After teleporting out of the Sunken Shrine, I talked to the people in Onrac. Specifically, I talked to Dr. Unne’s brother, who exhorted me to take the Rosetta Stone to Dr. Unne.
I did so. Dr. Unne was very excited to see it. After studying it for at least 20 seconds, he mastered the Lufenian language. Even better, he offered to teach me. Apparently learning a foreign language involves thrusting your arms out repeatedly while your teacher hops several times. I’m not kidding.
Now that I was a master of Lufenian, I headed for the last city I hadn’t been to. Presumably Lufenia. I presumed right. It totally was Lufenia. And since I had thrust my arms multiple times over the course of 5 seconds, I could speak to its denizens.
The Lufenians were full of interesting information. Most confusing was a comment about 5 warriors who had been sent out to track down the big bad guy. There was also a comment that I think referred to them being turned into bats, though I might be confusing some things. Anyway, this got me wondering whether there might be a subplot involving all the “Kee-Kee!” bats I’d been running into.
Anyway, the Lufenians had tried to fight off Tiamat, the fourth of the fiends, 400 years ago, but were not successful. One of them gave me a chime that would grant me entrance to the Mirage Tower.
I headed there. There’s not much to say — I fought through a lot of enemies, eventually finding a warp to the Flying Fortress. I guess the warp cube I got from the robot earlier helped with that.
Anyway, I eventually found 3 interesting things. First was some Adamantite.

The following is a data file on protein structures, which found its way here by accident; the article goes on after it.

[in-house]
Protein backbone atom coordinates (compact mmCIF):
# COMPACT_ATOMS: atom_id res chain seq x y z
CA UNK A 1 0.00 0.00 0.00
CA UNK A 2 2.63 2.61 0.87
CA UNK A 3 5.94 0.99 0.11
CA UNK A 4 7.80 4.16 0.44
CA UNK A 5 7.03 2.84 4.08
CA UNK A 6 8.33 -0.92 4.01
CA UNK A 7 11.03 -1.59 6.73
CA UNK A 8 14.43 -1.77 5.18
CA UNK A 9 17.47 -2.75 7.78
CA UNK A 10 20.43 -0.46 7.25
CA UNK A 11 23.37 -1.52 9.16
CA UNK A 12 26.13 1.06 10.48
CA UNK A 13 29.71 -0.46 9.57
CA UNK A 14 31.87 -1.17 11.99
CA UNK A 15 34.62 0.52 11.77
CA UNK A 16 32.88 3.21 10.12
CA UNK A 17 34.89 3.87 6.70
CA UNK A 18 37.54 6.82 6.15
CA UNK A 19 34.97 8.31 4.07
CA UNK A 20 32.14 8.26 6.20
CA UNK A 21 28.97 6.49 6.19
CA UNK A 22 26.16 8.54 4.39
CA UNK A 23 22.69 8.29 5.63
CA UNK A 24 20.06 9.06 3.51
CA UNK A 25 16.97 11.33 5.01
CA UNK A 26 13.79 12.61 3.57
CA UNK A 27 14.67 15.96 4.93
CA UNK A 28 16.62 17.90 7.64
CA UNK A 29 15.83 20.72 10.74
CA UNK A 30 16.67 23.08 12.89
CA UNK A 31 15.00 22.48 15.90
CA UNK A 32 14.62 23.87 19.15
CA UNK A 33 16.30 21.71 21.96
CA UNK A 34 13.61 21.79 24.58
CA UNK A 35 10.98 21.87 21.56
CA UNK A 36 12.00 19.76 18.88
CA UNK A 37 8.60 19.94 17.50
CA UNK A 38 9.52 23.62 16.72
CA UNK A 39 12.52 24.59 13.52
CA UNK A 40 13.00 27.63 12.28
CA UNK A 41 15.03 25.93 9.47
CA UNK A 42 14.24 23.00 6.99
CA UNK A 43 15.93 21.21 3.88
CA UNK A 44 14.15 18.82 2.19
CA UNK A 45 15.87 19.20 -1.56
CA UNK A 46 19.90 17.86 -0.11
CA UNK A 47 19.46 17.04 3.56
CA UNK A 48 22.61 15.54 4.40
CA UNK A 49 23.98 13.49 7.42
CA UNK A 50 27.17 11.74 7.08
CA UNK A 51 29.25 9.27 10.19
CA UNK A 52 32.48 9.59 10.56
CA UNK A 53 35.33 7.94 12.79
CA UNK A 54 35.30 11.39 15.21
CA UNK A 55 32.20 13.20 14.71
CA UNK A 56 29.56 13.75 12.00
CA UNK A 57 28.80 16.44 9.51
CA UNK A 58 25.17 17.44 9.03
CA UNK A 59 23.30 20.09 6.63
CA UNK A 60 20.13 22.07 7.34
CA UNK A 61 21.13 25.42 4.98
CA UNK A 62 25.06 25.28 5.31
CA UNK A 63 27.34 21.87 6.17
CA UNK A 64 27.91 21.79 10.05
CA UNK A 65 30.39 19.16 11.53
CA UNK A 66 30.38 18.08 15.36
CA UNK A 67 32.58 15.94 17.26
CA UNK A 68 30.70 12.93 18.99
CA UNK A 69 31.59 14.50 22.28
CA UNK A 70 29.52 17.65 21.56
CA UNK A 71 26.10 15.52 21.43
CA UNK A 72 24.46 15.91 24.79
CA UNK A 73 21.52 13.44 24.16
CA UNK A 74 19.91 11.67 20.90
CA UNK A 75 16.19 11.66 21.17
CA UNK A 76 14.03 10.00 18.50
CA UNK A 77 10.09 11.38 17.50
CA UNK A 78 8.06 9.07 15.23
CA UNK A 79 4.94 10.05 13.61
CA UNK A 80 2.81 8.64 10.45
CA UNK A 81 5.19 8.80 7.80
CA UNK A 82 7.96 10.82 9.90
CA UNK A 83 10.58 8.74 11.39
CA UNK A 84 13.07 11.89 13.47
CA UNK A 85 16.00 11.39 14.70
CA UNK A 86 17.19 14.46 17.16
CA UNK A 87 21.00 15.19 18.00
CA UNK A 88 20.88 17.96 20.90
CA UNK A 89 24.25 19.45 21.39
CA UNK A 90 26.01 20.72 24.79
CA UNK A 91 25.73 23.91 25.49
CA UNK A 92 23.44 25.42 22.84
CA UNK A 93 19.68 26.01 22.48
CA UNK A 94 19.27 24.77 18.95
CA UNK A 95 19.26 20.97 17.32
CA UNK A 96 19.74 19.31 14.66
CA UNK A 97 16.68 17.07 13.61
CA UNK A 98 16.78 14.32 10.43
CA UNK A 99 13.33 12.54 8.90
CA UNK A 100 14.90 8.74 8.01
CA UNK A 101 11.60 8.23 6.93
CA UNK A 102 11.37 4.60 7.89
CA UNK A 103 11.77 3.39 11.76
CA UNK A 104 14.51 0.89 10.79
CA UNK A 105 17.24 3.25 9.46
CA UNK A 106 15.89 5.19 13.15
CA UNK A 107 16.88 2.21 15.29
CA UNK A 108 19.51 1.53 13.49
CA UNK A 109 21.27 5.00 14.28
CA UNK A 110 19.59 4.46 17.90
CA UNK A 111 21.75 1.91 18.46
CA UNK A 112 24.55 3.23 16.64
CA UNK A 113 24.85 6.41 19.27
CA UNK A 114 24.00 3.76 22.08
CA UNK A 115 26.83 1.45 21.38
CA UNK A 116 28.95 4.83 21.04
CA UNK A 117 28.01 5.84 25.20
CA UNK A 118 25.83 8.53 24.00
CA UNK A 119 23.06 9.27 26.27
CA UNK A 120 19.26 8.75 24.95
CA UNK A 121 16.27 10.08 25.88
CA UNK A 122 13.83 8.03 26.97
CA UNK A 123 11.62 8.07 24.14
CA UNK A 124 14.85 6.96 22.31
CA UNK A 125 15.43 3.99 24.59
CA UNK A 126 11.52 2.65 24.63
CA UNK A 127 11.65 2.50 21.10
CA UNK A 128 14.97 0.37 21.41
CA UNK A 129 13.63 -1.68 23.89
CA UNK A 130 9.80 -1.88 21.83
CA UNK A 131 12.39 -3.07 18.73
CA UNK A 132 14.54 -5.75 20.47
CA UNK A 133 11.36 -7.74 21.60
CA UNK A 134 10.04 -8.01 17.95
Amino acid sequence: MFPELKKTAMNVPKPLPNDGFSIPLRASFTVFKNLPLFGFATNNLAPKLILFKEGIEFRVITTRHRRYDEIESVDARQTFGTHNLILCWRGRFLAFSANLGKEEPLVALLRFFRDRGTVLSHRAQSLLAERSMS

I wasn’t sure what it was for, but the game made a big deal out of it. Played some music and everything.
Second was a window showing the geographical center of all of the crystals. It was very close to where the game started, in Cornelia.
Third was Tiamat. Tiamat was actually a little tougher than the other fiends, but that’s not saying much. She went down in short order.
Anyway, it was the usual deal. Lit the crystal, teleported out, all that.
I had lit all the crystals, but it appeared that there was still a big baddie to deal with. Before heading to the spot indicated in the window above, I went to the various towns, swapping spells around and seeing if there were loose ends to wrap up. It turns out that the adamantite could be used by that dwarf blacksmith in Dwarfopolis to forge Excalibur. That is super-confusing, considering the whole legend around that sword, but cool. It is a bad-ass sword.
Spells in order,1 Excalibur in hand, I was ready to go after the head douchebag. In a hilarious repeat of an earlier confusing mistake, I went on a fairly long detour that left me a little frustrated with this game’s self-awareness as a remake.
But I’ll explain that in my next post.
Until then, I’ll leave you with two things. First, if you look at my list of games, you may see something exciting, though not entirely surprising. Second, here’s Square trying to shoe-horn Cid into the plot. This was definitely not in the original:
I get why they did it — a character named Cid is in most of the Final Fantasy games. Usually it’s someone associated with airships somehow. Still, it seemed a little silly to throw this in. Unless I’m completely mistaken, of course. But this feels like some Grade-A Lucasian retconning.
- I had several items that could be used to cast some spells without limit, including Invisira, which allowed me to drop that spell and get Exit. I also ended up getting Teleport. ↩